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Tips from an insider: How to organise from the inside - out

We interview former Amazon employee and corporate activist Maren Costa about how she and her colleagues called their company leaders to account.

“I don’t want to live in a future that is led by Jeff Bezos, I want to be able to look my kids in the eye twenty years from now and say: at least I tried.” Maren Costa

In 2018, Amazon employees set up the Amazon Employees for Climate Justice advocacy group. Its main goal was to bring people together who wanted the company to take responsibility in tackling climate change. Among them were Maren Costa and Emily Cunningham, now global leaders in workplace activism.

For Maren and her co-activist Emily Cunningham, who have since left Amazon, the workplace group was the beginning of their corporate activist journey; one that reached the global media, got them fired and for which the company eventually paid a settlement fee. Since then, Maren has moved on to Microsoft, where she is still advocating for climate justice.

We spoke to Maren and asked her to share with us what employee activism means to her and which strategies have helped her challenge the status quo.

To Maren, workplace activism means standing up for human and planetary rights within the system you know, and sometimes that means taking risks. She talks about how building ally-ship was fundamental and she credits the group’s success and resilience to being outspokenly inclusive and diverse.

I asked her to tell me about her time at Amazon, a place she never thought she would have worked given her background in gender studies and ecofeminism. She started early as a designer for Amazon, then moved on to freelancing after a couple of years. When she became a single mom she decided it would be beneficial to return to Amazon, which she described as “the devil she knew”. However, at the time she returned, Maren was increasingly aware of the impact the company had on climate change.

How the workplace climate activism group got started

After speaking to the media about climate justice in the context of Amazon and laying out the reasons why climate justice was becoming increasingly important, Emily Cunningham wrote an internal email. This email marked the beginning of the Amazon Employees for Climate Justice group.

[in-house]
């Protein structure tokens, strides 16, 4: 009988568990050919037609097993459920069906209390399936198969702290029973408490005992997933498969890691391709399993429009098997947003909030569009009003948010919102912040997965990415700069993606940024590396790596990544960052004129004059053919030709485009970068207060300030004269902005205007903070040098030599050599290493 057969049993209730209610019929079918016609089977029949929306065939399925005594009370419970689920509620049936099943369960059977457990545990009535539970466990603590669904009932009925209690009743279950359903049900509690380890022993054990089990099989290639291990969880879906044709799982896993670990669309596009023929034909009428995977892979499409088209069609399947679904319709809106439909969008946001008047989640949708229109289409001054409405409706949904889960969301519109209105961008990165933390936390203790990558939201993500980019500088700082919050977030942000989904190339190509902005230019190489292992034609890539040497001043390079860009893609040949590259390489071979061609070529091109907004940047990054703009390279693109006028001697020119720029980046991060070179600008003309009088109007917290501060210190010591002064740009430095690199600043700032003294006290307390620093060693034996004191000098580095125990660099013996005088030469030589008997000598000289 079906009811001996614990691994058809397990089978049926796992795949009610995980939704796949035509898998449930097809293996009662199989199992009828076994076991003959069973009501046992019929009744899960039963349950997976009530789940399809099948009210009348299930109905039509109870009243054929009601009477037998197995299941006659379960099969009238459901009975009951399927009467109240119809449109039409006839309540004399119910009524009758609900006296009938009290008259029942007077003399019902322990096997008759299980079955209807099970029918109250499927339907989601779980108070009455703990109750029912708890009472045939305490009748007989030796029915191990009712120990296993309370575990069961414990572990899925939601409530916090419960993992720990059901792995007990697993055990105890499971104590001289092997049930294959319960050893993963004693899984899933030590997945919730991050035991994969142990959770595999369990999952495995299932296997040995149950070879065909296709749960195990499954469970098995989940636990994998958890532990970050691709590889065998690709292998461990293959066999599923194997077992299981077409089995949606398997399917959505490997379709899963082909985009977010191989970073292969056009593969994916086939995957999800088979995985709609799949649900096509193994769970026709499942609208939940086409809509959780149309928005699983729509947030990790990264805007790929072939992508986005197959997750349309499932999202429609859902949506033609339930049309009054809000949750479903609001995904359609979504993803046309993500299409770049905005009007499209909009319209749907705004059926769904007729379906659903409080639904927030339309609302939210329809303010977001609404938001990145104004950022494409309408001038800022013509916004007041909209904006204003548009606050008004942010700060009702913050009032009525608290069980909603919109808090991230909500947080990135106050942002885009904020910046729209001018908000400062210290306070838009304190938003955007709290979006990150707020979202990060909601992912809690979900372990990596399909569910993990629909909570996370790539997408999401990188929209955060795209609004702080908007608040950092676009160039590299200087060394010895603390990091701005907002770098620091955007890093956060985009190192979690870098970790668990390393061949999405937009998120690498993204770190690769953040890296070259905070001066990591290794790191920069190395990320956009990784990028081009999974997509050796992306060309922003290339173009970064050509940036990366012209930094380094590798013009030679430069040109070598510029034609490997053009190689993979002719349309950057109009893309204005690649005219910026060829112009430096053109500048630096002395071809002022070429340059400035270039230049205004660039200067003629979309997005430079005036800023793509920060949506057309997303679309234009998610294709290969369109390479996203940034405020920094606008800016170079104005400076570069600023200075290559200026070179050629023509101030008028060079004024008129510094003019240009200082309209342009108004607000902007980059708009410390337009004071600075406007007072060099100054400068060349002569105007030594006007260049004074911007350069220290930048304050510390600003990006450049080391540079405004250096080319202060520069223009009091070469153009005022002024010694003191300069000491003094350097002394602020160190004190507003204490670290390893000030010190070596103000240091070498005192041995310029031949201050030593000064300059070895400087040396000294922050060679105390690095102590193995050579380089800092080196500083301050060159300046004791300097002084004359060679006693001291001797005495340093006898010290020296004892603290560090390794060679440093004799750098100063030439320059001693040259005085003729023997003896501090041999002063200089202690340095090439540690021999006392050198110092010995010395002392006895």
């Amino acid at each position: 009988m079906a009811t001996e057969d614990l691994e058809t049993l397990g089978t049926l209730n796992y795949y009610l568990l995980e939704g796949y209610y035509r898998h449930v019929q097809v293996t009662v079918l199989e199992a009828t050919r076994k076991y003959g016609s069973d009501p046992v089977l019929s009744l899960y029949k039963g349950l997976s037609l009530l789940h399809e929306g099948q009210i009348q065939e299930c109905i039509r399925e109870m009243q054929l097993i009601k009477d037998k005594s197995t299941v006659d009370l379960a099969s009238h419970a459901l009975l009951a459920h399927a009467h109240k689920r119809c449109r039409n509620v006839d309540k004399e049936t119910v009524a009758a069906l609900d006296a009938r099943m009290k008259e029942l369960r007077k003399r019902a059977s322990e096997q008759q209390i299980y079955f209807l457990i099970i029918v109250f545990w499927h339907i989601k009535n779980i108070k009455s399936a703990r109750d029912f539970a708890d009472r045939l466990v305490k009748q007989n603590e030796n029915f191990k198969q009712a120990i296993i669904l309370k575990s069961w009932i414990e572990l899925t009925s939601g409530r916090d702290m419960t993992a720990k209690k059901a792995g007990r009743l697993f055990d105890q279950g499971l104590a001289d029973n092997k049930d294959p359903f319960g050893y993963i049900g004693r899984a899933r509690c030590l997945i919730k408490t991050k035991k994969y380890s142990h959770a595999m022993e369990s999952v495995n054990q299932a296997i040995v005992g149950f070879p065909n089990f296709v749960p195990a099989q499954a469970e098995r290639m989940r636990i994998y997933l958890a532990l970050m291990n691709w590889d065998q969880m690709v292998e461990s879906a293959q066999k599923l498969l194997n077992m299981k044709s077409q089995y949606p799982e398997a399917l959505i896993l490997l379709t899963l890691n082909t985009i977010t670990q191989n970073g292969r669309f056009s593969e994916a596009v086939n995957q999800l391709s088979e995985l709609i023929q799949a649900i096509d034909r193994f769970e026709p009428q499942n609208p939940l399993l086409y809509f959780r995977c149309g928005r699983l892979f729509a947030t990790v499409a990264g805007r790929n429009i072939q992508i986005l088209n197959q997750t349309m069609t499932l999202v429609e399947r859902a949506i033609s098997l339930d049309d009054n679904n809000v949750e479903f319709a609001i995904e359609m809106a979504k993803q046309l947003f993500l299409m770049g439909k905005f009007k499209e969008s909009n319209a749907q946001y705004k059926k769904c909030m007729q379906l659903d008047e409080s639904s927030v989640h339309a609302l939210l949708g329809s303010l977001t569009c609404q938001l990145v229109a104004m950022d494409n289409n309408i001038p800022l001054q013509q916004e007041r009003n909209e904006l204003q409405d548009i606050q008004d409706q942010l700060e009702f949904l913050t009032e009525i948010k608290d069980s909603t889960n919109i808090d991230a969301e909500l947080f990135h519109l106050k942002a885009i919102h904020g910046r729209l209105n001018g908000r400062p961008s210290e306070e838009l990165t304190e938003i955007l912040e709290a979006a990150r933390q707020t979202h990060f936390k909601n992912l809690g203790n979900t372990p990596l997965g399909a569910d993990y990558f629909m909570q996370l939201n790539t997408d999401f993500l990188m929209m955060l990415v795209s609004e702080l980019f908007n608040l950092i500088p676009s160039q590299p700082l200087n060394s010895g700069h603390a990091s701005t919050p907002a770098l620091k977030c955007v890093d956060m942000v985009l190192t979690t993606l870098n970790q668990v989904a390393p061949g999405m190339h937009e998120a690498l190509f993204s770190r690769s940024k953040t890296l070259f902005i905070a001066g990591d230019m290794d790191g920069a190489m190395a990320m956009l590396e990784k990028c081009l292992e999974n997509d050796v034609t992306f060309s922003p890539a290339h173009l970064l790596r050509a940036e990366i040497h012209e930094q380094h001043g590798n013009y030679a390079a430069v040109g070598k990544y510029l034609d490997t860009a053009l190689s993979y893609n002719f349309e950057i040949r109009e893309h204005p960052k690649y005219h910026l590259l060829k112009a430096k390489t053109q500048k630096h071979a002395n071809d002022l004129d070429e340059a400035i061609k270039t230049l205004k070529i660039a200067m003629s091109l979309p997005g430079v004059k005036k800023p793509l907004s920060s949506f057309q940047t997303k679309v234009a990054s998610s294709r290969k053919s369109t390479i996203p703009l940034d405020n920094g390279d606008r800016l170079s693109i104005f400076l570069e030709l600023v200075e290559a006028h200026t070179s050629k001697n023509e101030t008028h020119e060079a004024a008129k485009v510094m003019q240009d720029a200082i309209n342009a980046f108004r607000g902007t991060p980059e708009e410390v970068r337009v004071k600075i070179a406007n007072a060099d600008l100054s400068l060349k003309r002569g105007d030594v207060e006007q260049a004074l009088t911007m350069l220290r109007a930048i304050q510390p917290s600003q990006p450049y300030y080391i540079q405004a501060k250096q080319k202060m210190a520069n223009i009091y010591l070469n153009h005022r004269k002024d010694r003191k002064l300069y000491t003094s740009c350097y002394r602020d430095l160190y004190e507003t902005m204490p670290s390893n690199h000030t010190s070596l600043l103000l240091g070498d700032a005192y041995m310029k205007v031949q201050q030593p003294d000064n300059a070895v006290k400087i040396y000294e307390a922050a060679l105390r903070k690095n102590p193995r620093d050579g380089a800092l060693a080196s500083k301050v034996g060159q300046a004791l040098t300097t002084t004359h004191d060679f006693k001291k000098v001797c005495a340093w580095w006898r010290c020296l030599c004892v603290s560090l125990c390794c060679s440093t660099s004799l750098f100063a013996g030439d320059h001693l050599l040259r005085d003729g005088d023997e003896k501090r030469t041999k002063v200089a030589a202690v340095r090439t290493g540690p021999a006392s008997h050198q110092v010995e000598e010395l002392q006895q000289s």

The activist group was initially formed in preparation for a shareholder meeting, demanding that those in senior management positions, such as CEO Jeff Bezos, come up with a diligent and all-encompassing climate plan for the company in order to diminish their impact on the climate. They coordinated a petition to raise awareness and show there was a lot of support internally for a climate action plan. What started out as an email to every single person in the company, managed to gather the signatures of 8700 employees!

After coming together for this initial reason, the group continued organising and advocating for more serious climate action and worker’s rights. When the Global Climate Strike reached the offices of Amazon in September 2019, Maren and the group staged a walkout with colleagues, meant as a sign of solidarity with the students of ‘Fridays for Future’.

To lay out the importance of creating changes in the company’s policies,

Maren told us how important it had been to use facts, and to lean into the frustration employees were feeling about the lack of action with company management in the face of the climate crisis.

As the employee action prompted no immediate retaliation by senior management, Maren and Emily kept speaking out against (climate) injustices in the context of Amazon on twitter and in the media. As a result, they both received a warning, stating that they were violating company policy when revealing information and voicing criticism outside of the company. They decided to continue their work within the company.

And then Covid happened…

At the beginning of the COVID-19 pandemic, the working conditions at Amazon’s warehouses were reported to be unsafe within the company. Maren, outraged by the actions of Amazon, used the community she’d created with the Climate Justice group to address the situation. They decided to generate attention for the issue by organising a ‘sick-out’.

A sick-out is similar to a walk-out, but the options of leaving the office or joining a protest had been minimised by Covid, and so they created this alternative protest of calling in sick. Meanwhile, the group coordinated an online conversation about the issue at hand between tech and warehouse workers, both of which were to happen on the 10th of April 2020.

The goal of the meeting was to exchange knowledge and ideas and to see how they could create a better workplace for everyone by understanding each other’s circumstances better.